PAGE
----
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Structural Basis of Lysosomal Phospholipase A₂ Inhibition by Zn²⁺
- Bouley, Renee A., Hinkovska-Galcheva, Vania, Shayman, James A., Tesmer, John J. G.
- Biochemistry 2019 v.58 no.13 pp. 1709-1717
- active sites, calcium, cations, enzyme activity, enzyme inhibition, histidine, homeostasis, lipids, lysosomes, magnesium, pH, phospholipase A2, phospholipases, serine, zinc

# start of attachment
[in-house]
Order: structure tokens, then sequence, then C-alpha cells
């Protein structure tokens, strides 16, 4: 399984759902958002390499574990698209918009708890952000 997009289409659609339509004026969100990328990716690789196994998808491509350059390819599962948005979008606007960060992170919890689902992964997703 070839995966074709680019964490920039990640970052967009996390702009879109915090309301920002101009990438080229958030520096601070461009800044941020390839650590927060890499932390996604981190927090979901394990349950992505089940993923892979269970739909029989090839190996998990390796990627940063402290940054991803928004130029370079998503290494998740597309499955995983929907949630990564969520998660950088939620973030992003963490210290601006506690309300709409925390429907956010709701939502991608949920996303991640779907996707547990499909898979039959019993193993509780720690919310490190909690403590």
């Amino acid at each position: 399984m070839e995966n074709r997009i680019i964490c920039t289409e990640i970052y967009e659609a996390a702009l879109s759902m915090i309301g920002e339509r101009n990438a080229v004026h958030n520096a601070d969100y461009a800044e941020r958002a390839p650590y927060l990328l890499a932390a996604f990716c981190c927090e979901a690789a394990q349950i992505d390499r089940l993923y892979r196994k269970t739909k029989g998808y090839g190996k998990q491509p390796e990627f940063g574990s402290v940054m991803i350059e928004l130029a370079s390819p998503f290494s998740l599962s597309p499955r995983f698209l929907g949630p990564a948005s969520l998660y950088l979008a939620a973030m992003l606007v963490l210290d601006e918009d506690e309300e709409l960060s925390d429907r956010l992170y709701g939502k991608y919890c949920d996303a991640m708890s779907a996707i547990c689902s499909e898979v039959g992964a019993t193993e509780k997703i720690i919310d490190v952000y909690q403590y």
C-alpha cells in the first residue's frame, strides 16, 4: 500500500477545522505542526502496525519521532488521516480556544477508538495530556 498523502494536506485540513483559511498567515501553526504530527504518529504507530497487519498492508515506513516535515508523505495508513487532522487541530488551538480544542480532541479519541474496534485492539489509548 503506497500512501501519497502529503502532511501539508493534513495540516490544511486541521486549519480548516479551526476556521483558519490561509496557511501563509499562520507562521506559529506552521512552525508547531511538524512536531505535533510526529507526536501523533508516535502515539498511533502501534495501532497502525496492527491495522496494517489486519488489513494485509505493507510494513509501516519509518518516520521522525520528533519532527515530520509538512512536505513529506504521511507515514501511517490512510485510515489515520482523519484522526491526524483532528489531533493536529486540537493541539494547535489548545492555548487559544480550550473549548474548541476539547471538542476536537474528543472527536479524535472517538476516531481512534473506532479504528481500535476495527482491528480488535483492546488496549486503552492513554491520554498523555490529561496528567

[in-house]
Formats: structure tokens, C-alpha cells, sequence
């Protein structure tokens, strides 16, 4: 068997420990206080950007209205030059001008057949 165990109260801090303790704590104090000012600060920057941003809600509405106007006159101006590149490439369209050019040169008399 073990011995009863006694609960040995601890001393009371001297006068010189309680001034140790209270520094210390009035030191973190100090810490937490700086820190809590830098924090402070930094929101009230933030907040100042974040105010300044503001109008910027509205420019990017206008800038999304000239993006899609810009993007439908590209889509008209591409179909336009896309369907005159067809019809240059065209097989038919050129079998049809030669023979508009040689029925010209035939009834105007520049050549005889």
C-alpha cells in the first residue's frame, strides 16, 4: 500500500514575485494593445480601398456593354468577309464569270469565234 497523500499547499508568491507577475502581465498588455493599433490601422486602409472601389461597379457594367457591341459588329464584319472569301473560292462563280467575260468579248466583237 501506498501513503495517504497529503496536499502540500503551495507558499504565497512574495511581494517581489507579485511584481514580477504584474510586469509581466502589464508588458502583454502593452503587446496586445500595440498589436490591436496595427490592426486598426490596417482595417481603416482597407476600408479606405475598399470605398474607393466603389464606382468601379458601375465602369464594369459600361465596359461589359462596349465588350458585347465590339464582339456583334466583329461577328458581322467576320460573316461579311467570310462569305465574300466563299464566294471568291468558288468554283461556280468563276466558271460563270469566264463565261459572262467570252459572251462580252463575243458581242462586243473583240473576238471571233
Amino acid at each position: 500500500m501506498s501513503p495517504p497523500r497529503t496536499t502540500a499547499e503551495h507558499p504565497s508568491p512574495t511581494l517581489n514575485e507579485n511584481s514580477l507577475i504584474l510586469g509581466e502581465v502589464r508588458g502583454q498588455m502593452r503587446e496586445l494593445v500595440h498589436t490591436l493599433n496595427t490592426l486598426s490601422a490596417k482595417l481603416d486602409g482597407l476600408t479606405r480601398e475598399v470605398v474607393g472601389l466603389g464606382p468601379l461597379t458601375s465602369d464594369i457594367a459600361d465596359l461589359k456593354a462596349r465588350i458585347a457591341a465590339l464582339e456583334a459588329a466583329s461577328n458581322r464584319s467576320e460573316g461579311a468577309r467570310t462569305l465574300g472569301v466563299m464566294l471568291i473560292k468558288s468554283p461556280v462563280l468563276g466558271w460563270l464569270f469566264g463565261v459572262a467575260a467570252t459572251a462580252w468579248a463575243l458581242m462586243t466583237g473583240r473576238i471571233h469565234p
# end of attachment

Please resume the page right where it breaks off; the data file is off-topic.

- Lysosomal phospholipase A₂ (LPLA₂/PLA2G15) is a key enzyme involved in lipid homeostasis and is characterized by both phospholipase A2 and transacylase activity and by an acidic pH optimum. Divalent cations such as Ca²⁺ and Mg²⁺ have previously been shown to have little effect on the activity of LPLA₂, but the discovery of a novel crystal form of LPLA₂ with Zn²⁺ bound in the active site suggested a role for this divalent cation in regulating enzyme activity. In this complex, the cation directly coordinates the serine and histidine of the α/β-hydrolase triad and stabilizes a closed conformation. This closed conformation is characterized by an inward shift of the lid loop, which extends over the active site and effectively blocks access to one of its lipid acyl chain binding tracks. Therefore, we hypothesized that Zn²⁺ would inhibit LPLA₂ activity at a neutral but not acidic pH because histidine would be positively charged at lower pH. Indeed, Zn²⁺ was found to inhibit the esterase activity of LPLA₂ in a noncompetitive manner exclusively at a neutral pH (between 6.5 and 8.0). Because lysosomes are reservoirs of Zn²⁺ in cells, the pH optimum of LPLA₂ might allow it to catalyze acyl transfer unimpeded within the organelle. We conjecture that Zn²⁺ inhibition of LPLA₂ at higher pH maintains a lower activity of the esterase in environments where its activity is not typically required.